NIOSHTIC-2 Publications Search
A simulating analysis of the effects of increased joint stiffness on muscle loading in a thumb.
Wu-JZ; Li-ZM; Cutlip-RG; An-KN
Biomed Eng Online 2009 Dec; 8:41
Background: The development of osteoarthritis (OA) in the hand results in increased joint stiffness, which in turn affects the grip strength. The goal of the present study is to theoretically analyze the muscle forces in a thumb in response to the increased joint stiffness. Methods: The thumb was modeled as a linkage system consisting of a trapezium, a metacarpal bone, a proximal and a distal phalanx. Nine muscles were included in the model: flexor pollicis longus (FPL), extensor pollicis longus (EPL), extensor pollicis brevis (EPB), abductor pollicis longus (APL), flexor pollicis brevis (FPB), abductor pollicis brevis (APB), the transverse head of the adductor pollicis (ADPt), the oblique head of the adductor pollicis (ADPo), and opponens pollicis (OPP). Numerical tests were performed using an inverse dynamic approach. The joints were prescribed to an angular motion at one degree-of-freedom (DOF) each time with all other DOFs of the joints being mechanically constrained, while the muscle forces in response to the joint motions were predicted. The normal joint stiffness was assumed to be 0.05, 0.10, and 0.15 N m/rad for interphalangeal (IP), metacarpophalangeal (MCP), and carpometacarpal (CMC) joint, respectively. The joint stiffness was assumed to increase by 50% and 100%, simulating the biomechanical consequences of OA. Results: Our simulations indicated that the increase in joint stiffness induced substantial increases in muscle forces, especially in the EPL and FPL muscles in response to IP, MCP, or CMC extension/ flexion motions. Conclusions: Because the strength of the muscles in the fingers is limited, the muscles will not be able to overcome joint resistance if joint stiffness is increased to its limit due to OA. This may contribute to the reduced range of motion typically seen in OA.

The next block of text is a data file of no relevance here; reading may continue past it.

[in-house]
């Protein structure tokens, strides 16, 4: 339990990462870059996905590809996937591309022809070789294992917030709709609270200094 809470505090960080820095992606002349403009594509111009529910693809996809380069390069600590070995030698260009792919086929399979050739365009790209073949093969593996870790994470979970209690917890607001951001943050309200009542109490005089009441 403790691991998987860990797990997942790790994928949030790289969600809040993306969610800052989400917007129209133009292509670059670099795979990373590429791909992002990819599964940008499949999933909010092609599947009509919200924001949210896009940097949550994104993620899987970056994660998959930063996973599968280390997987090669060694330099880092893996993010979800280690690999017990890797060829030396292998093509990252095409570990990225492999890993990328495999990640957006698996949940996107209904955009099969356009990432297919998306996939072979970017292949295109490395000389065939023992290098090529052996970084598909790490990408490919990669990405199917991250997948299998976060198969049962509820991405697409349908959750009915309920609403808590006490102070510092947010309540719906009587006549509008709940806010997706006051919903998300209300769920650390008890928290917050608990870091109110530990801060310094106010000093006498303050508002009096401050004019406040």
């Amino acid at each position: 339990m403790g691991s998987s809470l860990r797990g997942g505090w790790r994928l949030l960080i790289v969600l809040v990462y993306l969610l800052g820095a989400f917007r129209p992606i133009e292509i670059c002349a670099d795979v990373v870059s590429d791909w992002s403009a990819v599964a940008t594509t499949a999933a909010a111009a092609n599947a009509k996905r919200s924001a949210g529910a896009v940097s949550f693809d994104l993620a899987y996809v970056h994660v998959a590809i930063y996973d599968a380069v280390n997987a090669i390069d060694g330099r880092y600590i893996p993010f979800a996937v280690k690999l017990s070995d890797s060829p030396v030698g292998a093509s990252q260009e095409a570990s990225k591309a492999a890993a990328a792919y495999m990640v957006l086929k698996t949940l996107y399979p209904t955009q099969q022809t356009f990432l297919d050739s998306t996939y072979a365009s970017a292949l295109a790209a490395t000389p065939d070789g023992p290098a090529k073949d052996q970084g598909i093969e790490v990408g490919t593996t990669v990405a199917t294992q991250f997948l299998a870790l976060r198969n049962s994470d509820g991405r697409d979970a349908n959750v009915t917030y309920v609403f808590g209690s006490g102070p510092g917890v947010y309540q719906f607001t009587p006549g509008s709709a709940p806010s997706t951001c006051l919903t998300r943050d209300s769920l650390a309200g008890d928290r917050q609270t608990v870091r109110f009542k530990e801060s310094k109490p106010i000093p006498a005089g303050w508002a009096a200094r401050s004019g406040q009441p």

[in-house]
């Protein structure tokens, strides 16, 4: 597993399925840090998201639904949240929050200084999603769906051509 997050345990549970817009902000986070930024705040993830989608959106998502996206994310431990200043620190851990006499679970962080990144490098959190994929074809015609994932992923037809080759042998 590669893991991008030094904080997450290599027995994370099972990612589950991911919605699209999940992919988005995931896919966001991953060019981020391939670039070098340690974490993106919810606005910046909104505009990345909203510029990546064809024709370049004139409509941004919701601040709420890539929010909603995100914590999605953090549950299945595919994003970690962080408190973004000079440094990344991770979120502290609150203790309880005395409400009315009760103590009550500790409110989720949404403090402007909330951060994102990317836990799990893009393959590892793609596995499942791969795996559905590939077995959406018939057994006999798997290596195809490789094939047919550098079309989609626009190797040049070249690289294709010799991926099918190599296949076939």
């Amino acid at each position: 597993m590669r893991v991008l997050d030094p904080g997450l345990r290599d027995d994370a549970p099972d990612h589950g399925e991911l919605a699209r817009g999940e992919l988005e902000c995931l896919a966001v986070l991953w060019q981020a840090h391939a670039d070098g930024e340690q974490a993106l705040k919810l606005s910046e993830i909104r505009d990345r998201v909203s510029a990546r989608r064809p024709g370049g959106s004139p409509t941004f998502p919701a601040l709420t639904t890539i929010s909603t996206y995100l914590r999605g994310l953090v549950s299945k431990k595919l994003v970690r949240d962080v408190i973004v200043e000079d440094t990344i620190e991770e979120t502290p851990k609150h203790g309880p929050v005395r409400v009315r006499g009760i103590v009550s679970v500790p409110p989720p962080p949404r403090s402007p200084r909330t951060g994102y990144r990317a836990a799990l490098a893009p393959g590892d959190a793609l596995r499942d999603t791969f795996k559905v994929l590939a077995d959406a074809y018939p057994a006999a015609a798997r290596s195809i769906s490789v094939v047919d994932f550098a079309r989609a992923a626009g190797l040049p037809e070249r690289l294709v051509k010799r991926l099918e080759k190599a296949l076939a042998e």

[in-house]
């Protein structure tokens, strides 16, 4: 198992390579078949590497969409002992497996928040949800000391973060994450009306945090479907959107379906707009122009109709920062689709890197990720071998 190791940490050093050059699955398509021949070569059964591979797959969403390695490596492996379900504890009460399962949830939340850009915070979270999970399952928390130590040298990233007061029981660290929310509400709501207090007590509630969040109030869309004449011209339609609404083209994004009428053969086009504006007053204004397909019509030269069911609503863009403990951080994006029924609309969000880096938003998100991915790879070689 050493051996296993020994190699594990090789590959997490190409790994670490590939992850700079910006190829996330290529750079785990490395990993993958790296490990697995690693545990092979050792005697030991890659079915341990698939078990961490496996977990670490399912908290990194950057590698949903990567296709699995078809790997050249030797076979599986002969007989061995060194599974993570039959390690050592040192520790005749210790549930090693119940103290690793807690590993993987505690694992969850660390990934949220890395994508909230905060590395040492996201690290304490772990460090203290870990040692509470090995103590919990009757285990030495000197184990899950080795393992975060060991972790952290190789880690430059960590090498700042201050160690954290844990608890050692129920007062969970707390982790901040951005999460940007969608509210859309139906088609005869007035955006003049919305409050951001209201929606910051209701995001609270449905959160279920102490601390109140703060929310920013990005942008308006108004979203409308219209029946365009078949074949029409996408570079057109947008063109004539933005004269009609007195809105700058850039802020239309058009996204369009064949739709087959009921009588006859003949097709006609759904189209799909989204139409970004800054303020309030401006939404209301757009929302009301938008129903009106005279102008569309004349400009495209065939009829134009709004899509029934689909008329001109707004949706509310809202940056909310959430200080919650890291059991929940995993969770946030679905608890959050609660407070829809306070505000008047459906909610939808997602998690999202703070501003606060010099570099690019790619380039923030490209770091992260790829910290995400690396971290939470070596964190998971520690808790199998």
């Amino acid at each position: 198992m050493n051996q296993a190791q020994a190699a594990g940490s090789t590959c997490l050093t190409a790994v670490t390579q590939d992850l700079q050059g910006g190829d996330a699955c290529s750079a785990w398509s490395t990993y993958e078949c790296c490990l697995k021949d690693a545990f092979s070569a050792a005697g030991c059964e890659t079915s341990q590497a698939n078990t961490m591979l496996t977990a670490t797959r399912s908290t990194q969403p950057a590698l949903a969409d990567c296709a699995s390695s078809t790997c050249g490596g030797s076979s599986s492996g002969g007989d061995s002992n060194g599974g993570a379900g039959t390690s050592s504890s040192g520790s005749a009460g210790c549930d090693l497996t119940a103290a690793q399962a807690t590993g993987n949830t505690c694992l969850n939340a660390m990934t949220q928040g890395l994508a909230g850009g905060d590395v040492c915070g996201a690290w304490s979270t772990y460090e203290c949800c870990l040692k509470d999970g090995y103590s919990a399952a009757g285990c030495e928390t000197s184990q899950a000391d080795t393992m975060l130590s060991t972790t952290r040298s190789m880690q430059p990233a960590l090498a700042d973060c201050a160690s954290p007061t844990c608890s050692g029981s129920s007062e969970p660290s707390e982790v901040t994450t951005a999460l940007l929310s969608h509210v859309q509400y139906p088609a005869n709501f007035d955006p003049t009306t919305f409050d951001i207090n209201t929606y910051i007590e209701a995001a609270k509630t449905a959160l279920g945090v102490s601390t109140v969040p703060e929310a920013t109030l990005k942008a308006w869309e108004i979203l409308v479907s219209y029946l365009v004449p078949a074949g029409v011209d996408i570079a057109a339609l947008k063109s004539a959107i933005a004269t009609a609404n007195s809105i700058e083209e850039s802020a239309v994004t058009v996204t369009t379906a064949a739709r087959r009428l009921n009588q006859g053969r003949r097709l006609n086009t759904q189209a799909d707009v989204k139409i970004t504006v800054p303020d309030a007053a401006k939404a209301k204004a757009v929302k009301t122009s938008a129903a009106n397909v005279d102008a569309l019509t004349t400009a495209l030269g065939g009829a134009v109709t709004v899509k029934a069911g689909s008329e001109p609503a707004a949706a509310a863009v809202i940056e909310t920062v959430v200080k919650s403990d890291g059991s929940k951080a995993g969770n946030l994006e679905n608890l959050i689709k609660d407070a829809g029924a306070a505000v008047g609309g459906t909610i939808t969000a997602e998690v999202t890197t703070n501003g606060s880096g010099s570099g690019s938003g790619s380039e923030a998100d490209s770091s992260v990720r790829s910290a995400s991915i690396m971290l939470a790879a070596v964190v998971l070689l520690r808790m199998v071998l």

Biodynamics; Biological-effects; Biological-function; Biological-monitoring; Biomechanical-engineering; Biomechanical-modeling; Biomechanics; Bone-structure; Ergonomics; Exposure-assessment; Exposure-levels; Exposure-methods; Hand-injuries; Muscle-function; Muscle-physiology; Muscle-stress; Musculoskeletal-system; Musculoskeletal-system-disorders; Osteogenesis; Physical-reactions; Physiological-effects; Physiological-fatigue; Physiological-response; Physiological-stress; Physiological-testing; Repetitive-work; Statistical-analysis
John Z Wu, National Institute for Occupational Safety and Health (NIOSH), Health Effects Laboratory Division, 1095 Willowdale Rd., Morgantown, West Virginia 26505
Biomedical Engineering Online
Page last reviewed: March 11, 2019
Content source: National Institute for Occupational Safety and Health Education and Information Division